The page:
Cabaret gets political

Be careful what you ask for

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Feel free to sing along and hope that the song gets stuck in your head. Otherwise, you'll be late, late, late as your old habits drive you straight to the dark and empty Depot Art Center.

The song is sung to the tune of "Istanbul (Not Constantinople)" by They Might Be Giants and the words go something like, "Cabaret is at the Grand, not at the Depot. It's at the Grand, not at the Depot ..."

Continue to sing until it has been imprinted in your mind and then you can move on to other things.

Now in its 21st year, the Cabaret shows are a mud season tradition where locals get a chance to laugh at the inside jokes that have been collecting over the past year.

Proceeds from tickets sales benefit the Steamboat Springs Arts Council.

"This year, we sold out in record time and raised about $20,000," Cabaret director Scott Parker said. Cabaret producers decided to move the show to the Priest Creek Ballroom at the Steamboat Grand Resort Hotel to have room for another 75 seats at each show.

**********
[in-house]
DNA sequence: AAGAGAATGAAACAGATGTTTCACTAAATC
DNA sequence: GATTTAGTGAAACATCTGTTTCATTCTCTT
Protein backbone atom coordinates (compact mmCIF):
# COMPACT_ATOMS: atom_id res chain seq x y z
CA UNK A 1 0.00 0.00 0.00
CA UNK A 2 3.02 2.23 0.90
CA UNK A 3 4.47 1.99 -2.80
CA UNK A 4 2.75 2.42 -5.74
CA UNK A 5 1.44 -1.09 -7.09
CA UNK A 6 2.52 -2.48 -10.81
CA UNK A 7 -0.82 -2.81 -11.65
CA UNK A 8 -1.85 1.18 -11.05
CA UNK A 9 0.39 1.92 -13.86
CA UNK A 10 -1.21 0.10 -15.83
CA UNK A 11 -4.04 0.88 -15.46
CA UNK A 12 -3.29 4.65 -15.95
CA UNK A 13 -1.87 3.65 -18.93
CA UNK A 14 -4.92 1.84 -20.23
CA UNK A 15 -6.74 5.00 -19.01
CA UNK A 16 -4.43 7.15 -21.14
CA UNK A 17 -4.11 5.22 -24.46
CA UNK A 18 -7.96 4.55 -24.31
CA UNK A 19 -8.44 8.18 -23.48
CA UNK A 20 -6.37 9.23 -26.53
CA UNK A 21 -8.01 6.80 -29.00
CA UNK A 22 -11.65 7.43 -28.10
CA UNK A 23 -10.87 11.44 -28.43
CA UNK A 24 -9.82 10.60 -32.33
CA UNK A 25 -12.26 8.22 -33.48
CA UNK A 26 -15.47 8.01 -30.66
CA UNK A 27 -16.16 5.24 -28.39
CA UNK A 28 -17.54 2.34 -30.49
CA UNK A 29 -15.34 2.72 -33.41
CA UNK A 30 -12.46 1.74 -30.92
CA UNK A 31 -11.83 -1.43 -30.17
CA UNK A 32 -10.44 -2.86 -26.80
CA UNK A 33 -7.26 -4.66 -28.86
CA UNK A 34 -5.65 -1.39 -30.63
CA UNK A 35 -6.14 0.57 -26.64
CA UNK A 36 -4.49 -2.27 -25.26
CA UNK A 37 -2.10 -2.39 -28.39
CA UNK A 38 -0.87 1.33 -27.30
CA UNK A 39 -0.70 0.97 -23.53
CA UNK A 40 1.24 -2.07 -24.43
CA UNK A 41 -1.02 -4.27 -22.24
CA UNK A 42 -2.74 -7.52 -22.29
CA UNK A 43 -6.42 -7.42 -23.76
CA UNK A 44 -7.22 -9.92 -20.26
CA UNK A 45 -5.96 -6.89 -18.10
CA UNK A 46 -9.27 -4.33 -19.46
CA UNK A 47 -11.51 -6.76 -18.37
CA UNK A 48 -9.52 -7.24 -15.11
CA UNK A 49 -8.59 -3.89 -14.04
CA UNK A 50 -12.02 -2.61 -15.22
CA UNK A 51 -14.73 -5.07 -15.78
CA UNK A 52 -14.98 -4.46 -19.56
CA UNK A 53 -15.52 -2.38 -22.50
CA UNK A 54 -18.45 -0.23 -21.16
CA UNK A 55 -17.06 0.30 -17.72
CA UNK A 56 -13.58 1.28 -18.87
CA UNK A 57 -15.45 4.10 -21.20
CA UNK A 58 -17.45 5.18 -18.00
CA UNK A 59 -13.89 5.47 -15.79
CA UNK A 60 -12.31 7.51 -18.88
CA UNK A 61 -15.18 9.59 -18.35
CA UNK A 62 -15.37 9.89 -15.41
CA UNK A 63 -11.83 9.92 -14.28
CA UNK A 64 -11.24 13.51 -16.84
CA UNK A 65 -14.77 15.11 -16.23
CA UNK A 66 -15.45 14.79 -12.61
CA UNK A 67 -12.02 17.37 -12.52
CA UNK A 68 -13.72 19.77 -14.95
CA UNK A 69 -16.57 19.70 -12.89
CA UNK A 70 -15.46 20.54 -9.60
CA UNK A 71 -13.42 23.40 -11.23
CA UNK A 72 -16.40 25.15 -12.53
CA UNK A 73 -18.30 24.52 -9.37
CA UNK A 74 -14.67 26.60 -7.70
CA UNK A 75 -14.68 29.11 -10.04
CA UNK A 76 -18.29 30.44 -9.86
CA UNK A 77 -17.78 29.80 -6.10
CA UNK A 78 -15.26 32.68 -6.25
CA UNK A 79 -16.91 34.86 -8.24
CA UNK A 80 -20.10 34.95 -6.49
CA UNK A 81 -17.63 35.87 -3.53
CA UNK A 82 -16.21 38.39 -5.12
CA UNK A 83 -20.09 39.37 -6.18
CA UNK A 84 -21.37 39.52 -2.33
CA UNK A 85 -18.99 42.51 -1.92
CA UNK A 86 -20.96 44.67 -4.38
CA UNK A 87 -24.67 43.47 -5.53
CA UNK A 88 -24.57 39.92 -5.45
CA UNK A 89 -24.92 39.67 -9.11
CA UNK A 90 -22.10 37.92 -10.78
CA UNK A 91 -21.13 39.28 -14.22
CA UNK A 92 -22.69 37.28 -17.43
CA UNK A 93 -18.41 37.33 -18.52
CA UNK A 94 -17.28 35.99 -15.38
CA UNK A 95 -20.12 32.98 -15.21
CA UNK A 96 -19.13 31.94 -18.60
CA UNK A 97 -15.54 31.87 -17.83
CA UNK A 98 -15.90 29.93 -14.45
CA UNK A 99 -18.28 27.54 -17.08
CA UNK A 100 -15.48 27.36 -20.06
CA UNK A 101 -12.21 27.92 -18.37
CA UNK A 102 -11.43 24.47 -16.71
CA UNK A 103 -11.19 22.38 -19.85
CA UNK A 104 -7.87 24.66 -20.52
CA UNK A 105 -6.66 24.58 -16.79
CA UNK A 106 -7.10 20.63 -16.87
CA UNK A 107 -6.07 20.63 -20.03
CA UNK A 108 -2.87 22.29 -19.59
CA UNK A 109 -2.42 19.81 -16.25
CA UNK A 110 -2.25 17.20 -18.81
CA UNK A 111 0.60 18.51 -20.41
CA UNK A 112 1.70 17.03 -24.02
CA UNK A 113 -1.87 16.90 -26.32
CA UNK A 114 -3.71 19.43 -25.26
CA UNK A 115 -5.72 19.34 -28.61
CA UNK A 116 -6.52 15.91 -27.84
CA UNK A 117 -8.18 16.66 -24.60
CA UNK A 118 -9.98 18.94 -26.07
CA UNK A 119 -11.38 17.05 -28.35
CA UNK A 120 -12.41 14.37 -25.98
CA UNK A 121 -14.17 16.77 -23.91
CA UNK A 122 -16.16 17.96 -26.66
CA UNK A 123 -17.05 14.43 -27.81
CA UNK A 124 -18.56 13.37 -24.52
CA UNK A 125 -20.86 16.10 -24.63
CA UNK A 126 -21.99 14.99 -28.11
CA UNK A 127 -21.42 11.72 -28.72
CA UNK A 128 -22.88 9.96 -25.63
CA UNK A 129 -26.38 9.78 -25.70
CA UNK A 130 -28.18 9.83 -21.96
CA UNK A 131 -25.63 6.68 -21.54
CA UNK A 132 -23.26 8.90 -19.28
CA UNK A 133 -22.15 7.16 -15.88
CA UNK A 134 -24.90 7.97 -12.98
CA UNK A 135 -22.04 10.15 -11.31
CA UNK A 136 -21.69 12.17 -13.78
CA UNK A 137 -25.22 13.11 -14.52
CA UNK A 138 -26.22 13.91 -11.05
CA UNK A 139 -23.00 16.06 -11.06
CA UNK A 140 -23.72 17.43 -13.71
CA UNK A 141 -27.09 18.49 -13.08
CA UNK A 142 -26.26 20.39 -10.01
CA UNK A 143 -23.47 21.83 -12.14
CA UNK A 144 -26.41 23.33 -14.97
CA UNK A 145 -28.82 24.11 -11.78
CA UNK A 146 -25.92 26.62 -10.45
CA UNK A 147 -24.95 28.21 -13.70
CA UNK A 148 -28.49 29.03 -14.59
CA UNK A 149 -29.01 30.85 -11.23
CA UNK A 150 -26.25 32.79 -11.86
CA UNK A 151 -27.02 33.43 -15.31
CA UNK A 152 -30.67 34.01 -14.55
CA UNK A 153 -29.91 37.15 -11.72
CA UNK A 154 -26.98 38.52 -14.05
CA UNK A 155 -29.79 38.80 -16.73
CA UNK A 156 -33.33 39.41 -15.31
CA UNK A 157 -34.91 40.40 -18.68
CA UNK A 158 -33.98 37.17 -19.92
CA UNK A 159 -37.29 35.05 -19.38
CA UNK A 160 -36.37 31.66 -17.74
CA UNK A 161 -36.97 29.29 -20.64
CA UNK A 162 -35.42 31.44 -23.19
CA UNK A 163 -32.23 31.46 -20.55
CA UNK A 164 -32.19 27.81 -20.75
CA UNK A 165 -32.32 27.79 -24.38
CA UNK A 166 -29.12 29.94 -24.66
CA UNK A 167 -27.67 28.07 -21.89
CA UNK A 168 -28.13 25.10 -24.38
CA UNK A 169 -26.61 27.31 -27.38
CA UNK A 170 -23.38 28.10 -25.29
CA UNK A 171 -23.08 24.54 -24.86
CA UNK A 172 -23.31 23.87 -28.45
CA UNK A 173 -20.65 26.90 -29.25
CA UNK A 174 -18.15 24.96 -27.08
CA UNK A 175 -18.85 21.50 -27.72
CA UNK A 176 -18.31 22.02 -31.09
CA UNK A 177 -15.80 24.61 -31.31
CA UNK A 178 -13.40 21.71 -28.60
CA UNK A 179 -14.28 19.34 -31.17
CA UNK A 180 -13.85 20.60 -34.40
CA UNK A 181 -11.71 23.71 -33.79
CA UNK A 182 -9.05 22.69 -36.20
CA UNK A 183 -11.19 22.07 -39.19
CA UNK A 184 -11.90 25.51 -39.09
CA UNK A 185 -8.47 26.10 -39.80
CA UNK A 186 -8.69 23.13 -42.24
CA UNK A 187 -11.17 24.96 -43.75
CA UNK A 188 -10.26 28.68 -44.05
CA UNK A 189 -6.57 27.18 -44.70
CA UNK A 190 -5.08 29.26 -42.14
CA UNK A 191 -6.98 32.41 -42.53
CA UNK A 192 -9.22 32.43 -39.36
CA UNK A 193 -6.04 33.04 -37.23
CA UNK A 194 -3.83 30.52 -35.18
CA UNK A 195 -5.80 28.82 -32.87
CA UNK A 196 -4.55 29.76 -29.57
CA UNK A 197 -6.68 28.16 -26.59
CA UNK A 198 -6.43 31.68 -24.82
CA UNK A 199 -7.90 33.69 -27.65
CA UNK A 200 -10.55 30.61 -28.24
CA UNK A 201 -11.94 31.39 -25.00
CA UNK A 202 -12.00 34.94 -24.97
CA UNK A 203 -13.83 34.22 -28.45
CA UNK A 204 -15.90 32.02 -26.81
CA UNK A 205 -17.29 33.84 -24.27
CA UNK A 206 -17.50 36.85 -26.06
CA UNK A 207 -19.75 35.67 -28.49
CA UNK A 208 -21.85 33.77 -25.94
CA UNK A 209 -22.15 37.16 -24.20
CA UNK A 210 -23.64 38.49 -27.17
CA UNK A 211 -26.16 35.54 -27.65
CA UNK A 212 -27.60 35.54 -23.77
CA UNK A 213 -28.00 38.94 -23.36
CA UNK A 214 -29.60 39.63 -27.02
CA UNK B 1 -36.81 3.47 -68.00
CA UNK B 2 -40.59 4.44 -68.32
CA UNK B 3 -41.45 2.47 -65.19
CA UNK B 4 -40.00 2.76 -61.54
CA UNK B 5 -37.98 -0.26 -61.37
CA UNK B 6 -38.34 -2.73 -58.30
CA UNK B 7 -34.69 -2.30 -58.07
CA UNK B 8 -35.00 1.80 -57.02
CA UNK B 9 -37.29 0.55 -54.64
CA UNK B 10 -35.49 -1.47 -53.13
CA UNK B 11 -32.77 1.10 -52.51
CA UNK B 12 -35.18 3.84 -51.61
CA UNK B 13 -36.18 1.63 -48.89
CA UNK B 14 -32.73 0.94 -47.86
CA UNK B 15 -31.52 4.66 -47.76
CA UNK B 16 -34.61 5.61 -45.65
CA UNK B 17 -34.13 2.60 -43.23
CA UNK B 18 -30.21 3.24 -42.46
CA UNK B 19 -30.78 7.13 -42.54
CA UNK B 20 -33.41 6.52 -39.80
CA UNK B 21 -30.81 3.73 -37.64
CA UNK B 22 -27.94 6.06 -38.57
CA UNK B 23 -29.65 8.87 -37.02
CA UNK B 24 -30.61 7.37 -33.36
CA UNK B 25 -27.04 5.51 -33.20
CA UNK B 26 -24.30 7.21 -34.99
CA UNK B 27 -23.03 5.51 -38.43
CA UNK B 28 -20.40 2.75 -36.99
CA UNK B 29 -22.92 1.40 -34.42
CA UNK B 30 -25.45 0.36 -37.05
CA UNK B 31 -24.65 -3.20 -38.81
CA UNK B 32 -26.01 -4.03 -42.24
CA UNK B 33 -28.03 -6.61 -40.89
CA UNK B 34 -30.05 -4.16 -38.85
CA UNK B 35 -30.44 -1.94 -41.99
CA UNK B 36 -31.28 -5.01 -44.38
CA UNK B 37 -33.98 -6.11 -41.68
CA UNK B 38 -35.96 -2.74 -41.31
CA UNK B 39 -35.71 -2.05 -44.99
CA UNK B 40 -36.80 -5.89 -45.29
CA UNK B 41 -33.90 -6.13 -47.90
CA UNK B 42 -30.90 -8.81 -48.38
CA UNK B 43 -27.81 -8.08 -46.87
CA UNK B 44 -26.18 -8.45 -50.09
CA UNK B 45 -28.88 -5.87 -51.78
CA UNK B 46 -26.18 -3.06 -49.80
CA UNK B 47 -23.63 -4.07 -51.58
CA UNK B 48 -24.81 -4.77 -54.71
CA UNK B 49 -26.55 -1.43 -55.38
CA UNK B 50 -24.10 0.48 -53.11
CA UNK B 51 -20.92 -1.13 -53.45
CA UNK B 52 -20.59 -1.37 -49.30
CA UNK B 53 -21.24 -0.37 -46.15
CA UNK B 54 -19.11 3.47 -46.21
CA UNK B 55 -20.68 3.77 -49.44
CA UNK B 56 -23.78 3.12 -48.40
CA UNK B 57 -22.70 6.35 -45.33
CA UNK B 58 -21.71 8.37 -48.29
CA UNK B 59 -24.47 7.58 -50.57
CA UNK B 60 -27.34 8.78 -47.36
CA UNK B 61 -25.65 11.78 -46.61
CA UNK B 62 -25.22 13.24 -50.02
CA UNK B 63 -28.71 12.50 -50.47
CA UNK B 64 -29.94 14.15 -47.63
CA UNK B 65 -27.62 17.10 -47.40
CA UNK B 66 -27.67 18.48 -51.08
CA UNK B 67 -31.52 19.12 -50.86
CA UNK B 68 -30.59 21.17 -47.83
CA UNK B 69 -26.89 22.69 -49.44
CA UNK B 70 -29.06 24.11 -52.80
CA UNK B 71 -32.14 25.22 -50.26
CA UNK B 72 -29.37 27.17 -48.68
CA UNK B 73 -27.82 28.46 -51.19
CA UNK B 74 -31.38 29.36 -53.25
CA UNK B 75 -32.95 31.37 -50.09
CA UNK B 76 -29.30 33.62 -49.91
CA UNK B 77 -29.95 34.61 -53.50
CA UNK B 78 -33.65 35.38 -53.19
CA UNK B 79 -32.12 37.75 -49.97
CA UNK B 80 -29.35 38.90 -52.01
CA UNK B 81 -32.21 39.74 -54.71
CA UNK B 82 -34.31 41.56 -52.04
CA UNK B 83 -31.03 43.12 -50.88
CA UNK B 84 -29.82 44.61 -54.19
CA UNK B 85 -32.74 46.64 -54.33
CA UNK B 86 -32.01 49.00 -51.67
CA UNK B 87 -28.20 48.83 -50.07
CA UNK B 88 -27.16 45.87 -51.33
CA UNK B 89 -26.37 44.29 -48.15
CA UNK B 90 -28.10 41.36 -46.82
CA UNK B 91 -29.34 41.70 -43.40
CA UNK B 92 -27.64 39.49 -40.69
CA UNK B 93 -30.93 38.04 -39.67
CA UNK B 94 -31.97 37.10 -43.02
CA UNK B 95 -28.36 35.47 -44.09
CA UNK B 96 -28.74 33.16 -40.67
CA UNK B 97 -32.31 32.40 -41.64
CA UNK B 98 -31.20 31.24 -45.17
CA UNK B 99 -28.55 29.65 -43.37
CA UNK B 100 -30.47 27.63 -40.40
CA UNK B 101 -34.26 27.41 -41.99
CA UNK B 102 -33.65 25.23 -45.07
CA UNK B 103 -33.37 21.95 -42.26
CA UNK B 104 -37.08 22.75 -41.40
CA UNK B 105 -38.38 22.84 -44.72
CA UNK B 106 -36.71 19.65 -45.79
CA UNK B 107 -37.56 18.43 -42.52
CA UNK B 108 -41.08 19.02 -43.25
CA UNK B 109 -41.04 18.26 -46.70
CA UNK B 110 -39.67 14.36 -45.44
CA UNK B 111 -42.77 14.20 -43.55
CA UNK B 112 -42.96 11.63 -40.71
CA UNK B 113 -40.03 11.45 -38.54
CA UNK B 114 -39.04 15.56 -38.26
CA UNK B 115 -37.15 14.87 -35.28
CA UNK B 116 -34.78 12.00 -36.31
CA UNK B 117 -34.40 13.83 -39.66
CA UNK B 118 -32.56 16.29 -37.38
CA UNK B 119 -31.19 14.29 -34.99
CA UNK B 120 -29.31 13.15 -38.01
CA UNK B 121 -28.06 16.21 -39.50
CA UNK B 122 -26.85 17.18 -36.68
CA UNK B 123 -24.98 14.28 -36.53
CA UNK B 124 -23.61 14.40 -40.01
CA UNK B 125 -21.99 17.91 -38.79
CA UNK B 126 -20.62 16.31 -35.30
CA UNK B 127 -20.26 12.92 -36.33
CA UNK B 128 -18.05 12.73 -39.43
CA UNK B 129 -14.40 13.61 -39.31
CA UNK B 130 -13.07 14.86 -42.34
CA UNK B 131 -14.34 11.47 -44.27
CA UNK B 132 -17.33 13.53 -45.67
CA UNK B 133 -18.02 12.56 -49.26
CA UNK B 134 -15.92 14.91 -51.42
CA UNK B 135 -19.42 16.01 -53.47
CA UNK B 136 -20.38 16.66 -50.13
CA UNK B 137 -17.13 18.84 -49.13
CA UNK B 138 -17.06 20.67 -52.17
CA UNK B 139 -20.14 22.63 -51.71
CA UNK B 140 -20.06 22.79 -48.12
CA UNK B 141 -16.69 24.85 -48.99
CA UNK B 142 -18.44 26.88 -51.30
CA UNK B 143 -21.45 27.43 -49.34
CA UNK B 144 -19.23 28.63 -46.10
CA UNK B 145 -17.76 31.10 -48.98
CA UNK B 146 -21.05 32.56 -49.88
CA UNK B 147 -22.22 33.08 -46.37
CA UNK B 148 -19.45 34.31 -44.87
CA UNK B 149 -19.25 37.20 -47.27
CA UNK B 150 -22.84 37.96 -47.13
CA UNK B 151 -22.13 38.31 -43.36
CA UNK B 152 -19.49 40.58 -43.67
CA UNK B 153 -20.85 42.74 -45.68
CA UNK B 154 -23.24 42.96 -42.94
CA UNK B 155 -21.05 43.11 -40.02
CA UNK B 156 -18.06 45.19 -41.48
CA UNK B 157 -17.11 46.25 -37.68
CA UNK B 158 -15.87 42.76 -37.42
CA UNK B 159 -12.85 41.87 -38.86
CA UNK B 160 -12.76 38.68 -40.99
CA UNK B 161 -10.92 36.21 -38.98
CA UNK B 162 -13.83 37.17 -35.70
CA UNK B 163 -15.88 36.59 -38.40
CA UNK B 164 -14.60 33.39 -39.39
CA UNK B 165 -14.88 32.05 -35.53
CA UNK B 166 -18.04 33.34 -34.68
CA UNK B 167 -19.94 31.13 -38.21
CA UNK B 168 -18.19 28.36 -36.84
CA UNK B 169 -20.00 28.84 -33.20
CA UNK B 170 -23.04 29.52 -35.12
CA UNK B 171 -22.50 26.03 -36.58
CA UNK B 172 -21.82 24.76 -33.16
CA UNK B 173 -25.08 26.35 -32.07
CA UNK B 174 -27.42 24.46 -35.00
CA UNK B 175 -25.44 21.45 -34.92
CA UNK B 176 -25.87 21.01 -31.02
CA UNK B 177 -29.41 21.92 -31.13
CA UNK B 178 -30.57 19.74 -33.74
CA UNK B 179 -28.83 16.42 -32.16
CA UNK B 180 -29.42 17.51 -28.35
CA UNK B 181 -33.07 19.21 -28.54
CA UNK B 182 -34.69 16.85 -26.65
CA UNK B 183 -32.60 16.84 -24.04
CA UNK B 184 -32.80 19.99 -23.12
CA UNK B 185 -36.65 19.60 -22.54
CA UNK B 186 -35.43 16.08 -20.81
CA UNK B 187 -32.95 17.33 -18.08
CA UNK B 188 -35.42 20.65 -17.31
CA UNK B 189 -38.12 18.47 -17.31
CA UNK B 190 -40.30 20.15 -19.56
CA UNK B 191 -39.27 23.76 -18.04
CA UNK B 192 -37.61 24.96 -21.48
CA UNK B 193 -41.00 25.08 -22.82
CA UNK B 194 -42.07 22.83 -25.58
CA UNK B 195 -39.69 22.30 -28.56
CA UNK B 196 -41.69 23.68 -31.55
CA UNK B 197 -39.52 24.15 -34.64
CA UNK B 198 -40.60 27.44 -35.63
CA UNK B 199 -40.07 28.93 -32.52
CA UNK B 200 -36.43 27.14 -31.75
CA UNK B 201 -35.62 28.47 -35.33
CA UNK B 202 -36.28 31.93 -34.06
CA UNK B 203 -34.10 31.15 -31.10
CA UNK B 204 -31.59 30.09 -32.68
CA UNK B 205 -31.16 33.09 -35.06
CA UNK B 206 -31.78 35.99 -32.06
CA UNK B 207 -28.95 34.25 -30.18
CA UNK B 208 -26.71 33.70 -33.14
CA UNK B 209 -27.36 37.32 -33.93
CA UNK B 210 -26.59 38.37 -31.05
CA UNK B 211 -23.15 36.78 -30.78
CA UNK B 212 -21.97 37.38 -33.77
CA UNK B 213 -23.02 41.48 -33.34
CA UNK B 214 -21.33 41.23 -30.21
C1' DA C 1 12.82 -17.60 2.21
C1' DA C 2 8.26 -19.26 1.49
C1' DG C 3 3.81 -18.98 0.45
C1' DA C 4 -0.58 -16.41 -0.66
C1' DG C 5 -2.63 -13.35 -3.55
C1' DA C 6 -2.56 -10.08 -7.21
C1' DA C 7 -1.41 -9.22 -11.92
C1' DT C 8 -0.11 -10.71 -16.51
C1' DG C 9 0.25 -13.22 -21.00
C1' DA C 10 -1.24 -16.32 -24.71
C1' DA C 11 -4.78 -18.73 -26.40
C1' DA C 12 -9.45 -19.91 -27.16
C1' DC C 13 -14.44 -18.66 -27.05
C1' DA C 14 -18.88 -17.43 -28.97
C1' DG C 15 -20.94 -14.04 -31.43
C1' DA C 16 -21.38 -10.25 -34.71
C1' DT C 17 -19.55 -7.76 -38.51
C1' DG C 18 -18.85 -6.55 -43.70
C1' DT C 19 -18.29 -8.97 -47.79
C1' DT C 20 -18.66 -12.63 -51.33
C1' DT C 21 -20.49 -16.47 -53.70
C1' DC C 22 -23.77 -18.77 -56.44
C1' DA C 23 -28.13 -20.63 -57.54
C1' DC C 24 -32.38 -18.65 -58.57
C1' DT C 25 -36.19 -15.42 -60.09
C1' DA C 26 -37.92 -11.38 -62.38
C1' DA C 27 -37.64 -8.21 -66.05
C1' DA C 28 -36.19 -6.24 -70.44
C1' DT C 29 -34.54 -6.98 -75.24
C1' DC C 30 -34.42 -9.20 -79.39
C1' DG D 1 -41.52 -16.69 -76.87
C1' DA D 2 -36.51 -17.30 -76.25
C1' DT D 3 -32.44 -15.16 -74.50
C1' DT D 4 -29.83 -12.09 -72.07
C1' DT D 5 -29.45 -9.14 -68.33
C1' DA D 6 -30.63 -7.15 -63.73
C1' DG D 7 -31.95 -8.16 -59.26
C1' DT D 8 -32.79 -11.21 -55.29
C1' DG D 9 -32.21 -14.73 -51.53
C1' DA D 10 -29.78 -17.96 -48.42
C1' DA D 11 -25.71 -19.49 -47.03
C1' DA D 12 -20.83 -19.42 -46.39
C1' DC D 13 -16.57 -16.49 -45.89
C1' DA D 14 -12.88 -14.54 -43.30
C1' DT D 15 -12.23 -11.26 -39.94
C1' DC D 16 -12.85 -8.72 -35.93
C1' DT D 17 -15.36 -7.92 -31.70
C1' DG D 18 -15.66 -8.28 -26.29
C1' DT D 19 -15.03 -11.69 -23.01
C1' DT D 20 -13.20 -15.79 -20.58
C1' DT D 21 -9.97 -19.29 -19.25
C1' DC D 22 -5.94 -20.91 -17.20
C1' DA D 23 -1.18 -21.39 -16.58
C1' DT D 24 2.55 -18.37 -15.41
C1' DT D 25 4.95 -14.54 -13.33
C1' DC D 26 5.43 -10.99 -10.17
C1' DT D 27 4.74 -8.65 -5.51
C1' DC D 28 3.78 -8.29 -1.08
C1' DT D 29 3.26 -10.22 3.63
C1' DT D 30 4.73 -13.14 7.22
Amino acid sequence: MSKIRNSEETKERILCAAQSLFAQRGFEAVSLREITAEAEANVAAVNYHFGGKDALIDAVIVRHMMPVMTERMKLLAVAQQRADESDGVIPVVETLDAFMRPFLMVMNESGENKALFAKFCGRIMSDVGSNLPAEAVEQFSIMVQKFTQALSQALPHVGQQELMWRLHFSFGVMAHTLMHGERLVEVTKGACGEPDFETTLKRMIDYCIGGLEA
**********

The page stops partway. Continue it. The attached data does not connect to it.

This year's production, "Cabaret Gets Political," pokes fun at local issues from Montessori to the Don Nord case and takes a stab at national issues with a mock presidential debate.

"Last year, someone said that our show wasn't political enough," Parker said. "Well, be careful what you ask for."

No local subject is sacred from ridicule, Parker said. "The only thing we won't touch is the war. There are too many people we know over there, but locally everything is fair game.

"Everyone has something to whine about and we call light to that in a funny/bitter way."

This year, there will be a skit called the "Steamboat Tango", which is a spoof on the "Cellblock Tango" from the musical Chicago.

Parker also promises a few surprise returns of favorite skits from the past, but that's all he would reveal.

The 2004 Cabaret band is an all-star group of local musicians -- Kip Strean, Andy Pratt, Willie Samuelson and Ron Wheeler.

This year's cast of actors is smaller than the past with 15 members including three first-timers -- Kip Strean, Allison Plean and Marchele McEntee.

"This year was great because it was a cast of seasoned Cabaret veterans," Parker said. "The show just ran itself.

"With this lineup, I think I can say this will be the best Cabaret you have ever seen."

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